By Loren T. Stuckenbruck
The general public worship of the risen Christ as depicted in John's Apocalypse without delay contradicts the guiding angel's emphasis that basically God will be worshiped (Revelation 19:10; 22:8-9). In Angel Veneration and Christology, Loren Stuckenbruck explores this contradiction in mild of angel veneration in Early Judaism.
Stuckenbruck surveys a wide selection of Jewish traditions regarding angelic worship and discovers proscriptions opposed to sacrificing to angels; prohibitions opposed to making photos of angels; rejections of the "two powers"; second-century Christian apologetic accusations particularly directed opposed to Jews; and, most significantly, the refusal culture, common in Jewish and Jewish-Christian writings, in which angelic messengers refuse the veneration of the seer and exhort the worship of God alone.
While facts for the perform of angel veneration among Jews of antiquity (Qumran, pseudepigraphal literature, and inscriptions from Asia Minor) doesn't provide the speedy history for the worship of Christ, Stuckenbruck demonstrates that the actual fact that safeguards to a monotheistic framework have been issued in any respect throws mild at the Christian perform of worshiping Jesus. the best way the Apocalypse adapts the refusal culture illuminates Revelation's declarations approximately and depictions of Jesus. notwithstanding the refusal culture itself merely safeguards the worship of God, Stuckenbruck lines how the culture has been break up in order that the angelophanic parts have been absorbed into the christophany. As Stuckenbruck exhibits, an angelomorphic Christology, shared by way of the writer of Revelation and its readers, capabilities to maintain the author's monotheistic emphasis in addition to to stress Christ's superiority over the angels―setting the level for the worship of the Lamb in a monotheistic framework that doesn't contradict the angelic directive to worship God on my own.
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Extra info for Angel Veneration and Christology. A Study in Early Judaism and in the Christology of the Apocalypse of John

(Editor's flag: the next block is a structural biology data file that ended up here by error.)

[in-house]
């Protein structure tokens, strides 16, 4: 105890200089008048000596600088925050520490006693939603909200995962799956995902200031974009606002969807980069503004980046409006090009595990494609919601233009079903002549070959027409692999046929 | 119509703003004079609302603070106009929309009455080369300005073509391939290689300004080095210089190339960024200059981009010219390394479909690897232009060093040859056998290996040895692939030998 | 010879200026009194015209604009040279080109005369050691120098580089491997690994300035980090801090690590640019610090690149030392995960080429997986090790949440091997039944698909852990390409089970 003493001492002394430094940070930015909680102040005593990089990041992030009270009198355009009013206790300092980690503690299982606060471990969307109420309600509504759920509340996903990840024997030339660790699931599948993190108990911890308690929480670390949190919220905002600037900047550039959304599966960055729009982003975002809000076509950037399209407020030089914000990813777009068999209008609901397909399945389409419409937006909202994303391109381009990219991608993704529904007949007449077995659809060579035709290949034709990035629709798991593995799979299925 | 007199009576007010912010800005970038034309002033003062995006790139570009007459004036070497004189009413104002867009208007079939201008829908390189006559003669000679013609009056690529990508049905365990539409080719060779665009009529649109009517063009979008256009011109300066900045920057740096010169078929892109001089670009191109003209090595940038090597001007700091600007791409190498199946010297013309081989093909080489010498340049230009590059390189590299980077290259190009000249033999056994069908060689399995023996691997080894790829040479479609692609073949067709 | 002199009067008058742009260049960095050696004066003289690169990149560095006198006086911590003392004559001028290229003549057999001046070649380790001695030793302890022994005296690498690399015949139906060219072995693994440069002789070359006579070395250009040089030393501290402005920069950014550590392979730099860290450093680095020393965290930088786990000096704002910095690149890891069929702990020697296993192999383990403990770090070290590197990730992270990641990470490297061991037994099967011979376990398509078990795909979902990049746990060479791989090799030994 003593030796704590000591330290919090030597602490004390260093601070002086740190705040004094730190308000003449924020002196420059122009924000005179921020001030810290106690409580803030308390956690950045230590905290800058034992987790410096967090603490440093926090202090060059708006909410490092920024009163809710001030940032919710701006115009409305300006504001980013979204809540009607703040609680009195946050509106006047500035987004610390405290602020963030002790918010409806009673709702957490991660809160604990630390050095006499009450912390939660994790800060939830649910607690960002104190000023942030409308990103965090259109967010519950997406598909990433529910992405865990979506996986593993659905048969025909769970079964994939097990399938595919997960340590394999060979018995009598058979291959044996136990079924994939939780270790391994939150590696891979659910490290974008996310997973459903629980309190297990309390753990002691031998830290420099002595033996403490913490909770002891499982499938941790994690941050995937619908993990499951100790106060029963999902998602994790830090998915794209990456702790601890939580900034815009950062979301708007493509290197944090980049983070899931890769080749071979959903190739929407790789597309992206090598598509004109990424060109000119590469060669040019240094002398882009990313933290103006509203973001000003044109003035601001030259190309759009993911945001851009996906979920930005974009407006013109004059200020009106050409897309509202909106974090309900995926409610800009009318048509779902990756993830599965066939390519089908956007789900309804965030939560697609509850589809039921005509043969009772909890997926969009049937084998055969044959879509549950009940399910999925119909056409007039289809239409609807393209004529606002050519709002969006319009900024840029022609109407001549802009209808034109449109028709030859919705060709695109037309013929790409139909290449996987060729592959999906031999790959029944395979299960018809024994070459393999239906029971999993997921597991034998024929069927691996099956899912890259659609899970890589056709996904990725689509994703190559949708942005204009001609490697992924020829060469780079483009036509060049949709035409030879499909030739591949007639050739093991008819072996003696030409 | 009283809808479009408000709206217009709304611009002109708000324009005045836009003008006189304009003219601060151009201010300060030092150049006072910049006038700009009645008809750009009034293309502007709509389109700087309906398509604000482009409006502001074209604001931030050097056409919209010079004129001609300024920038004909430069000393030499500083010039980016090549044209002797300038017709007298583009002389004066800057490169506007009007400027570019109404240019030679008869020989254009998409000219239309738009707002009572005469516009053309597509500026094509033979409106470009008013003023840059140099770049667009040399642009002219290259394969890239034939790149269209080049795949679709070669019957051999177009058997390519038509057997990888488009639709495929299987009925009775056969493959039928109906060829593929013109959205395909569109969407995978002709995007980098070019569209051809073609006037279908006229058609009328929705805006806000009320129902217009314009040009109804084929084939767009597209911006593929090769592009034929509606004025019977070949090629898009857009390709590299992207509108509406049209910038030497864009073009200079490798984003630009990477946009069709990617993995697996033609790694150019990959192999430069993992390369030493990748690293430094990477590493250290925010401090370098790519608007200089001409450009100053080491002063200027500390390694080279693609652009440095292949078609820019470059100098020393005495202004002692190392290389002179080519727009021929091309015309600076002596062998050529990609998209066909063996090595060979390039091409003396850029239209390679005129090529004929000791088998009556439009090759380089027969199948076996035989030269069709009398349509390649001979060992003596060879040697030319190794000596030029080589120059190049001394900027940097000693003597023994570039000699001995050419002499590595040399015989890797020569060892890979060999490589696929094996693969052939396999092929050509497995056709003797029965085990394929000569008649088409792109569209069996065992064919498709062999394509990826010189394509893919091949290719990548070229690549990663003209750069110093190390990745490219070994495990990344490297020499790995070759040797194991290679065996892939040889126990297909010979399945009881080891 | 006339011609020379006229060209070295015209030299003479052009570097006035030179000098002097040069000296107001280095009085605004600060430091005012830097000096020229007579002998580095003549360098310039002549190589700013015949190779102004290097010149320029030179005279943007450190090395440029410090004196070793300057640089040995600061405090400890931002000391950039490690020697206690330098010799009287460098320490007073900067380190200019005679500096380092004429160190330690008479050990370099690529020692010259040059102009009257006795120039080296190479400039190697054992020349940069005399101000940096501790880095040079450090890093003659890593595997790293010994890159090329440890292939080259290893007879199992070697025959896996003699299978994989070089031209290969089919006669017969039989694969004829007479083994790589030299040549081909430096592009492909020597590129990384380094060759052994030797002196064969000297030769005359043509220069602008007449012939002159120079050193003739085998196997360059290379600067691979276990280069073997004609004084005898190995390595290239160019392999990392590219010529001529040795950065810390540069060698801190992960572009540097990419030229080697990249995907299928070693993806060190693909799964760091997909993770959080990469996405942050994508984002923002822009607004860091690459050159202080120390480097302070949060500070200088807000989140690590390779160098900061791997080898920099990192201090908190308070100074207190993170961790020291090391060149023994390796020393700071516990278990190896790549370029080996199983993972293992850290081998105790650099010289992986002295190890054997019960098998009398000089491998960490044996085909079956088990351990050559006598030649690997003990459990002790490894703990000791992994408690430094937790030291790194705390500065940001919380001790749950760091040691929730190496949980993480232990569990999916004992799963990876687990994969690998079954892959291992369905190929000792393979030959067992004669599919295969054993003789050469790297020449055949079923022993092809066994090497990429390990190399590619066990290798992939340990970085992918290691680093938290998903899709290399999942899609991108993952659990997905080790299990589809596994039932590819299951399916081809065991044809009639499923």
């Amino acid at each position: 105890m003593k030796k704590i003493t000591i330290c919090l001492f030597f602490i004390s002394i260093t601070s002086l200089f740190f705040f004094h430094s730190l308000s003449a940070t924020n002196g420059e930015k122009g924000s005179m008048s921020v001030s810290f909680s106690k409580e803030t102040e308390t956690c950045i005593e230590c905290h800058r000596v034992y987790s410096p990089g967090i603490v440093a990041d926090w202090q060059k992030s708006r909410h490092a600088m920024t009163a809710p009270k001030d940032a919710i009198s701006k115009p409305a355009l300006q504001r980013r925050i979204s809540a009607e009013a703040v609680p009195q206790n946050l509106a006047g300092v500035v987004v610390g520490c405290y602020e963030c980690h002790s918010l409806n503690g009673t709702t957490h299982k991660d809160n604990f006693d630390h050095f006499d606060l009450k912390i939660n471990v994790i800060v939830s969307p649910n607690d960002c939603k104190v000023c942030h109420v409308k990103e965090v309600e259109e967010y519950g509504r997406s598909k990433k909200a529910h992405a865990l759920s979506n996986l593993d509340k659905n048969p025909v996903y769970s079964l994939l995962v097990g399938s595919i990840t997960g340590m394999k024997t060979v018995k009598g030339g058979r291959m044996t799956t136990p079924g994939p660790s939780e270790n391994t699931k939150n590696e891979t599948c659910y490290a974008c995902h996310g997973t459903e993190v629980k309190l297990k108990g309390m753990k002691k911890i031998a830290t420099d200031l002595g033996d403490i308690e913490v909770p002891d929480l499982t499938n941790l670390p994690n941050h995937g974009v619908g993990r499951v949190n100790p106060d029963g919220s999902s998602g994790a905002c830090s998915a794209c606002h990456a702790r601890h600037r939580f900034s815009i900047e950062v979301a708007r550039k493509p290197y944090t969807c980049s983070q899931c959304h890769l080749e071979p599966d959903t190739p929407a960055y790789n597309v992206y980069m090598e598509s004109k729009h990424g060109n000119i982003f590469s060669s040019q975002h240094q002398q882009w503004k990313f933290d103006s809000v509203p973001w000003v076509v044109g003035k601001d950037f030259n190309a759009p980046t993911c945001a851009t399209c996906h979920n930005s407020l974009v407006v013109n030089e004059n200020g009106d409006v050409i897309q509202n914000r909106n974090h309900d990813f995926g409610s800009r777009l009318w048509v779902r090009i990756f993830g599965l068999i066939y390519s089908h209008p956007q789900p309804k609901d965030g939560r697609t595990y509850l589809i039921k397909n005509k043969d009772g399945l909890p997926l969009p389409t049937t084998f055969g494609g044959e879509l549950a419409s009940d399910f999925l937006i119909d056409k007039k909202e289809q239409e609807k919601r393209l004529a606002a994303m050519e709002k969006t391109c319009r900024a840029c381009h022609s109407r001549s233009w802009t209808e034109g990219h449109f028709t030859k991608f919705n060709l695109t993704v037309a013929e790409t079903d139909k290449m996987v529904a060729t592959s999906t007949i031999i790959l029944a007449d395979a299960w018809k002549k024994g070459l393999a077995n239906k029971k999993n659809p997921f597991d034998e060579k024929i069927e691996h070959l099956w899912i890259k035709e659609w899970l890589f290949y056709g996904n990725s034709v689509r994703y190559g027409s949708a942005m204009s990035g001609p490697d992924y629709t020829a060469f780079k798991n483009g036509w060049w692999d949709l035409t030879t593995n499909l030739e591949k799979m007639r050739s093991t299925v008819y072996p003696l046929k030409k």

The Apocalypse: Jewish or Christian? " 60 criterion for making i t , However one evaluates BULTMANN's judgment and his 6 1 his caricature arises from a question that contin ues to be vigorously debated, with implications for the Christology of the Apocalypse. This problem has been addressed on several (1) literary/source criticism, (2) redaction criticism, levels of analysis: and (3) the document in its present form. At the turn of the century, the interpretation of pseudepigraphal and New Testament writings often turned on the assumption that Jewish and Chris tian concepts could be clearly distinguished.
7 7 See esp. Z. SMITH, "Wisdom and Apocalyptic," in ed. D. HANSON, Visionaries and Their Apocalypses (Philadelphia: Fortress, 1983, repr. from 1975) 101-120 (both are scribal phenomena); Michael E. STONE, "Lists of Re vealed Things in the Apocalyptic Literature," in eds. M. E. D. MILLER, Magnalia Dei. The Mighty Acts of Cod. Essays in the Bible and Archaeology in Memory of G. Ernest Wright (Garden City, NY: Doubleday, 1976) 414-52, esp. pp. 439-43; Michael A. KNIBB, "Prophecy and the Emergence of the Jewish Apocalypses," in eds.
HAYES and Frederick PRUSSNER, Old Testament Theology. C. L. DE WETTE); William F. ALBRIGHT, From Stone Age to Christianity (Garden City, NY: Doubleday, 1957); and KAUFMANN, esp. History of the Religion of Israel. 4 3 See HAYES and PRUSSNER, Old Testament Theology, pp. L. W. VATKE), 131 (J. WELLHAUSEN, R. E. H. ROBINSON). 4 5 See PETERSEN'S brief discussion of monotheism in Old Testament the ology in "Israel and Monotheism," especially 92, 104 n. C. P. LEMCHE in "Monotheism - A Misused Word" 1-2.
Angel Veneration and Christology. A Study in Early Judaism and in the Christology of the Apocalypse of John by Loren T. Stuckenbruck